Abstract: A growing body of research suggests that differences between smartphones and desktop computers influence information processing outcomes. A within-subjects (N = 64) smartphone eye-tracking experiment replicates a 2018 desktop-based study of users’ visual attention to and engagement with social media news posts. The results show that users spend less time viewing social media news posts on smartphones than desktop, and report lower levels of pleasure and arousal in response to the posts. However, the study found no significant difference between devices in intent to click to read the story and intent to share the post. The findings are discussed with regard to implications for the role of device and attention in communication theory, as well as practical implications for news organizations and other social media content producers.
Abstract: Background: The perceived threat of a highly contagious virus may lead people to be distrustful of immigrants and outgroups. Since the COVID-19 outbreak, the salient politicized discourses of blaming Chinese people for the virus have fueled over 2,000 reports of anti-Asian racial incidents and hate crimes in the U.S..
Objective: This study investigates relationships between news consumption, trust, intergroup contact, and prejudicial attitudes toward Asians and Asian Americans residing in the U.S. during the COVID-19 pandemic. We compare how traditional news, social media use, and biased news exposure cultivate racial attitudes, as well as the moderating role of media use and trust on prejudice against Asians.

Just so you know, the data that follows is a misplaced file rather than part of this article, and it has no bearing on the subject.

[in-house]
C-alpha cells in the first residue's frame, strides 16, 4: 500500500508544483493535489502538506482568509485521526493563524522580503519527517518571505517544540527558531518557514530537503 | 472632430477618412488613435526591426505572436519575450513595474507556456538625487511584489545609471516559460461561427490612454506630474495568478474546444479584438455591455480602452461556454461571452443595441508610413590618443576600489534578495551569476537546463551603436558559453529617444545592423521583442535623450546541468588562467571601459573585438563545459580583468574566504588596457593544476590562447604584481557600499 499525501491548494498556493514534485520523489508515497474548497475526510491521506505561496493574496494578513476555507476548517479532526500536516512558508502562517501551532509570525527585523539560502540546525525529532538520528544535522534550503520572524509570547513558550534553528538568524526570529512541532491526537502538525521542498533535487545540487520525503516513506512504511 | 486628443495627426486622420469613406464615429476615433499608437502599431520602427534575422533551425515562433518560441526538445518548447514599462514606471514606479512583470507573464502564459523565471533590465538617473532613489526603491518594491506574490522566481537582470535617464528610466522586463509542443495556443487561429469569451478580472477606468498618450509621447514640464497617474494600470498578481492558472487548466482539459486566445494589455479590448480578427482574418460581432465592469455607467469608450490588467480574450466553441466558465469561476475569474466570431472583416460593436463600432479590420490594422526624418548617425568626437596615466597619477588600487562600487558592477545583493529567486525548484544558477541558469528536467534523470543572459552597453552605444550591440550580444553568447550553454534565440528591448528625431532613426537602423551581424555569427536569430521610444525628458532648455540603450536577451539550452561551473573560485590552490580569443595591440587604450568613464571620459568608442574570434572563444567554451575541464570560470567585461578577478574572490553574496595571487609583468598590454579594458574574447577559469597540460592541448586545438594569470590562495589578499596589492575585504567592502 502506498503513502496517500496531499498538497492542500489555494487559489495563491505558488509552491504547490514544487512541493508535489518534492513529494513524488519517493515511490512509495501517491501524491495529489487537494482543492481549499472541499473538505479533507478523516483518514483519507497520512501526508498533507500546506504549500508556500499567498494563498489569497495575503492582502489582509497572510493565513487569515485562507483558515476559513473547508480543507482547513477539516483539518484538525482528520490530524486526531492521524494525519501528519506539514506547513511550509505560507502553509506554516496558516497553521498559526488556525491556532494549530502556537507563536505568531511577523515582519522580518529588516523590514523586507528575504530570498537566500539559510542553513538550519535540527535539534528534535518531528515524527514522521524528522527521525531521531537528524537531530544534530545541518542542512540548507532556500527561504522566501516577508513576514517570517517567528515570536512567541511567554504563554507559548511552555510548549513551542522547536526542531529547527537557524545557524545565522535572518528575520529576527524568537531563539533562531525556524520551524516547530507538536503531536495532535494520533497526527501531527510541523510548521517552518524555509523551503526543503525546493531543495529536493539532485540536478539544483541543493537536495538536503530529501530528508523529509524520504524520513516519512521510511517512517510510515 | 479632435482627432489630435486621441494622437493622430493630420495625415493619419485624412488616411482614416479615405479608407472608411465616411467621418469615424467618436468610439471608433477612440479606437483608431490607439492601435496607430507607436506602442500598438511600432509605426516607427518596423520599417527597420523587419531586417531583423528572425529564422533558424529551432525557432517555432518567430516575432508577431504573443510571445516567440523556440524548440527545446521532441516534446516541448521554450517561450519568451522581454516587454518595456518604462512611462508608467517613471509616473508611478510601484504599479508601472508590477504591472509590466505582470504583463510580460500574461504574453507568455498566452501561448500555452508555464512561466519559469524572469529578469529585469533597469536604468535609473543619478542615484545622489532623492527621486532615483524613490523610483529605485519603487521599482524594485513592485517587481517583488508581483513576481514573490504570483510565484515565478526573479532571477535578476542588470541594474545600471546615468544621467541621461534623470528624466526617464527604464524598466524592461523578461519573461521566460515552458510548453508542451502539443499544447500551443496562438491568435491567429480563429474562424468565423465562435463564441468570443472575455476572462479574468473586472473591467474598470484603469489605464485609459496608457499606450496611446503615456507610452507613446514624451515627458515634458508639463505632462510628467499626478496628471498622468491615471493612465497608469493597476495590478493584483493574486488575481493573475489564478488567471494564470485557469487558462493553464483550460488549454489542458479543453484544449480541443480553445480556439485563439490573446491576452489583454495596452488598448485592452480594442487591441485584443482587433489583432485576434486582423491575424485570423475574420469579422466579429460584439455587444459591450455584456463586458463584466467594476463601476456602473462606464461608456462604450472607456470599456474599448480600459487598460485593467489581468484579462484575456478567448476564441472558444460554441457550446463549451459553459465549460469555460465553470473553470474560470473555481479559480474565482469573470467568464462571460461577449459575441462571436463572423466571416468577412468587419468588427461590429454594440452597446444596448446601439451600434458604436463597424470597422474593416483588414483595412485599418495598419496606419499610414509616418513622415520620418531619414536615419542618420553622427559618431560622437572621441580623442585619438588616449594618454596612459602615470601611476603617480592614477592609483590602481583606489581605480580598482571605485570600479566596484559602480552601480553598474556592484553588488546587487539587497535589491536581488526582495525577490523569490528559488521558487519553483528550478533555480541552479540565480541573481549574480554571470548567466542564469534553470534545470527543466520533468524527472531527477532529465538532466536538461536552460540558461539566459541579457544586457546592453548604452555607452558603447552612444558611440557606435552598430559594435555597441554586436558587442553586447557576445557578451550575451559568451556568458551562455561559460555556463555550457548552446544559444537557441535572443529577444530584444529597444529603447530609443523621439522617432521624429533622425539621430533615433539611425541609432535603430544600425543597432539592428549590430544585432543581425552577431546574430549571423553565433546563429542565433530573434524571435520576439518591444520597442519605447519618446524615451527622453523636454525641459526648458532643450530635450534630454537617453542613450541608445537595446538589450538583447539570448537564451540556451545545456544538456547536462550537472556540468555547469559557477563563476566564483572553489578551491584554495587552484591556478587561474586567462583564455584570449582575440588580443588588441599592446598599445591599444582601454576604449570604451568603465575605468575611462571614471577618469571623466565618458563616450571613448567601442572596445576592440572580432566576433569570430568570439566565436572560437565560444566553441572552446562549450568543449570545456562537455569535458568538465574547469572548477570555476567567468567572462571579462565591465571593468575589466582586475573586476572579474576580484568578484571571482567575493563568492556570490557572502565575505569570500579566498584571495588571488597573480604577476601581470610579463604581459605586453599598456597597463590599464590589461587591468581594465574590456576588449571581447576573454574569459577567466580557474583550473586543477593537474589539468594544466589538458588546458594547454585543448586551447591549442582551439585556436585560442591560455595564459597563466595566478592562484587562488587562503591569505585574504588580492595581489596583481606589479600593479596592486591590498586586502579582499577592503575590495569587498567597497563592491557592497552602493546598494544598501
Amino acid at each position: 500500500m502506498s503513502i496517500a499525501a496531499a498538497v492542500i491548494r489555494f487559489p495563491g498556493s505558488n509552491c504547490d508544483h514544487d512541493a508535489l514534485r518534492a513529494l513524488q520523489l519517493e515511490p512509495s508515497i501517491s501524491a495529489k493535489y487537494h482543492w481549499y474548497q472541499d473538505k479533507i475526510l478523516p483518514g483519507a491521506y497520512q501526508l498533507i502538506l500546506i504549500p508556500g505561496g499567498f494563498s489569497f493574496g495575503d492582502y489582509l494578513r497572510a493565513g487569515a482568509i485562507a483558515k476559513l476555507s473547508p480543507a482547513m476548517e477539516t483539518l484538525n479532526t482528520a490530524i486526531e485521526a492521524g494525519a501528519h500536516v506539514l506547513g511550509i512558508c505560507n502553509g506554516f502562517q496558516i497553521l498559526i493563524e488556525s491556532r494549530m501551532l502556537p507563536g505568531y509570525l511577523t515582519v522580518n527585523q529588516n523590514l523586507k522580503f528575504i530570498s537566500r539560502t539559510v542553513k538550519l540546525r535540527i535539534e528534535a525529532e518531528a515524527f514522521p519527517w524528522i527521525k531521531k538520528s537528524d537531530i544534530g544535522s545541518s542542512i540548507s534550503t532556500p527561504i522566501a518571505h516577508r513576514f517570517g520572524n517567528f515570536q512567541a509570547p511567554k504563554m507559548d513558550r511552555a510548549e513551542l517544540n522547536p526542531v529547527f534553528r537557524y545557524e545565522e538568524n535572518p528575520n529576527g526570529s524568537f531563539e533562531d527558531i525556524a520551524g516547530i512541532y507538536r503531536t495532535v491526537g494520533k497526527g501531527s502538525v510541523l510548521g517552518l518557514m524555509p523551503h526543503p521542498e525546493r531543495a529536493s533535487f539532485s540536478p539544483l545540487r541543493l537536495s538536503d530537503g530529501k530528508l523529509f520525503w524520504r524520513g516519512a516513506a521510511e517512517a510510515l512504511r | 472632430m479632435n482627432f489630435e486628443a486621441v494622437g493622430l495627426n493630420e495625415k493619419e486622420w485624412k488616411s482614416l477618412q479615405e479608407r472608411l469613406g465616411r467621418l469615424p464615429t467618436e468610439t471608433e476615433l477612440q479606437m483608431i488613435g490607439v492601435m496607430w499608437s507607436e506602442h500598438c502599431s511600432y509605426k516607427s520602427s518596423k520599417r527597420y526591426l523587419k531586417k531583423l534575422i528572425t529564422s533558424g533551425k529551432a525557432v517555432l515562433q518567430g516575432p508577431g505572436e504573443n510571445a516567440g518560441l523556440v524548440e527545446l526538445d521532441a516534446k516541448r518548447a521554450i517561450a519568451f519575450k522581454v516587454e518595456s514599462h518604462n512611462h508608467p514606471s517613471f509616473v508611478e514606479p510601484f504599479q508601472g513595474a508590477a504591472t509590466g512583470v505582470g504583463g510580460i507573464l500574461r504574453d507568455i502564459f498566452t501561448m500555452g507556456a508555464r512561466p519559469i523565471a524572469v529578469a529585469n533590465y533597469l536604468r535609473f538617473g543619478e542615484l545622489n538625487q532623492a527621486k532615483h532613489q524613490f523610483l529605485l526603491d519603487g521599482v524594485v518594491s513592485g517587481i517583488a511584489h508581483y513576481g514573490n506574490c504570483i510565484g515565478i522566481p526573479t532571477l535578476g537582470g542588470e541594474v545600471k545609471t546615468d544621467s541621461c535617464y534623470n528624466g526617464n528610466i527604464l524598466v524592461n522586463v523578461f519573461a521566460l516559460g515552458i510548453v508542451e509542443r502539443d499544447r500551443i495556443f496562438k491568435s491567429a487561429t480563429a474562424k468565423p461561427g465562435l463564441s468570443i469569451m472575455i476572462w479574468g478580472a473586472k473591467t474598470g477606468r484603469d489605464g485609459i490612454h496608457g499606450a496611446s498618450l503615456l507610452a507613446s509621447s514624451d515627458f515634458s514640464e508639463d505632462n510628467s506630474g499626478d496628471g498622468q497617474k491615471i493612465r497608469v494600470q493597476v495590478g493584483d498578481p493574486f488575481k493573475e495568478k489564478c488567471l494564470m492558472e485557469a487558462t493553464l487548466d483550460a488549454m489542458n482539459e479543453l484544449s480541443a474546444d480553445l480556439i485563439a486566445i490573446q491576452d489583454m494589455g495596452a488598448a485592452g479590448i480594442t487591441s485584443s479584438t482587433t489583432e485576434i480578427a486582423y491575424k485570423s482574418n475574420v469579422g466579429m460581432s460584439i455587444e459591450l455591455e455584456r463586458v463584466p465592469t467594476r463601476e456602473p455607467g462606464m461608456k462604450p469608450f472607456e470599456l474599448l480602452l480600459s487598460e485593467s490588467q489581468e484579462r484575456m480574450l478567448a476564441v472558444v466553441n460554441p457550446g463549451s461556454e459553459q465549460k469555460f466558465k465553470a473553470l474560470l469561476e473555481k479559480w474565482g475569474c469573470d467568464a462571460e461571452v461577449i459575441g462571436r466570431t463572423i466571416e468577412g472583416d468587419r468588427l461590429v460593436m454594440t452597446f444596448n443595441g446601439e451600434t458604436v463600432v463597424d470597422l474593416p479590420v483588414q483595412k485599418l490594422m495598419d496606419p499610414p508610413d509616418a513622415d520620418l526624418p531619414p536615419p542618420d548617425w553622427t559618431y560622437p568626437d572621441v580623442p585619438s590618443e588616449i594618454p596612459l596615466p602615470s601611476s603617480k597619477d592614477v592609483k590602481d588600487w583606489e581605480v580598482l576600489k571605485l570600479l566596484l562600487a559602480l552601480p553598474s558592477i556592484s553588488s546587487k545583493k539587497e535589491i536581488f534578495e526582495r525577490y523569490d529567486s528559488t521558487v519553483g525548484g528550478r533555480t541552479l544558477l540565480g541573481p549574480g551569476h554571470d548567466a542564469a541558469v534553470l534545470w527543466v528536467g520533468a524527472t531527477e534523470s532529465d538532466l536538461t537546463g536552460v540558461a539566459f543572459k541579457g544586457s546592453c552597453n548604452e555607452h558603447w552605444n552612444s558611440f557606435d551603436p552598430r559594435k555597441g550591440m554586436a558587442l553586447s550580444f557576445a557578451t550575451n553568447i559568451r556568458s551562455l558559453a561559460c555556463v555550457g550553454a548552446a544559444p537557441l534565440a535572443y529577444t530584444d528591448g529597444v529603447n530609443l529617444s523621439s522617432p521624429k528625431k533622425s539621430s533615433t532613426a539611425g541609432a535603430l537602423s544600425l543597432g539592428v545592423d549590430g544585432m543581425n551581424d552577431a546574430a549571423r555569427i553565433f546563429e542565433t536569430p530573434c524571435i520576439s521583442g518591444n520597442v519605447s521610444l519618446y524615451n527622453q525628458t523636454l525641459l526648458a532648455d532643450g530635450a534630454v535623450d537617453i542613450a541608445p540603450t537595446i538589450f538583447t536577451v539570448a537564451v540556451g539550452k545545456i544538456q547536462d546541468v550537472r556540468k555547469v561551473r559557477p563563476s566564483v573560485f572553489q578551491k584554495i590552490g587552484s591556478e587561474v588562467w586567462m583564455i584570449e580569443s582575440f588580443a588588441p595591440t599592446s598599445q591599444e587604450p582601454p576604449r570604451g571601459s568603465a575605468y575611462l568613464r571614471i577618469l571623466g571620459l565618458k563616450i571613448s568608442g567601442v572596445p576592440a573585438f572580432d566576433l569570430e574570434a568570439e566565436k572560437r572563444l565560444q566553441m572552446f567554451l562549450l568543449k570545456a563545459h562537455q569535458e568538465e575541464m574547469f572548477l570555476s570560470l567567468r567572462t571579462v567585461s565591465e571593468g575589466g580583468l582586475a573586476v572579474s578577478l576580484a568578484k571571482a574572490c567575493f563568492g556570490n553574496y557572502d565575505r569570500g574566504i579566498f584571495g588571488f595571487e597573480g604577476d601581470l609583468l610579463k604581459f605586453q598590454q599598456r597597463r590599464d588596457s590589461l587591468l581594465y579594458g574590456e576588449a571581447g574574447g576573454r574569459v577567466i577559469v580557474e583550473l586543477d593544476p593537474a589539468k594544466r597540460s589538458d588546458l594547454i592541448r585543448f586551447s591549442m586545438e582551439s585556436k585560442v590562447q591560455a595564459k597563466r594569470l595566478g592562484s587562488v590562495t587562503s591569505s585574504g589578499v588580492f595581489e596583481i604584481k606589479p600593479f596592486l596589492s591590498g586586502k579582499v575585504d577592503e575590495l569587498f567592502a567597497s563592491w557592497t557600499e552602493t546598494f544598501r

Conclusions: Experiencing racial prejudice among the Asian population during a challenging pandemic can result in poor psychological outcomes and exacerbate health disparities. Our findings suggest that conservative ideology, personal COVID-19 infection history, frequency of intergroup contact, traditional news exposure, and trust in social media emerge as positive predictors of prejudice against Asians and Asians Americans, whereas people who get COVID-19 news from left-leaning and balanced outlets show less prejudice. For those with higher trust in social media and digital news, frequent use of these two sources is associated with lower levels of prejudice. Our findings highlight the need to reshape traditional news discourses and utilize social media/mobile news apps to develop credible messages for combating racial prejudice against Asians during the COVID-19 pandemic.
Abstract: This study examined the perceptions of media roles among journalism students in Serbia and Croatia (N=401). The results showed that the most important were citizen-oriented and watchdog roles and that they were positively predicted by hard news orientation, whereas consumer and loyal roles were least important. Consumer role was positively predicted by the soft news orientation, whereas the best predictor for the perceptions of the loyal media role was political orientation (right of the center). This is the first study that comparatively analyzed students’ views in two countries of the former Yugoslavia using national samples.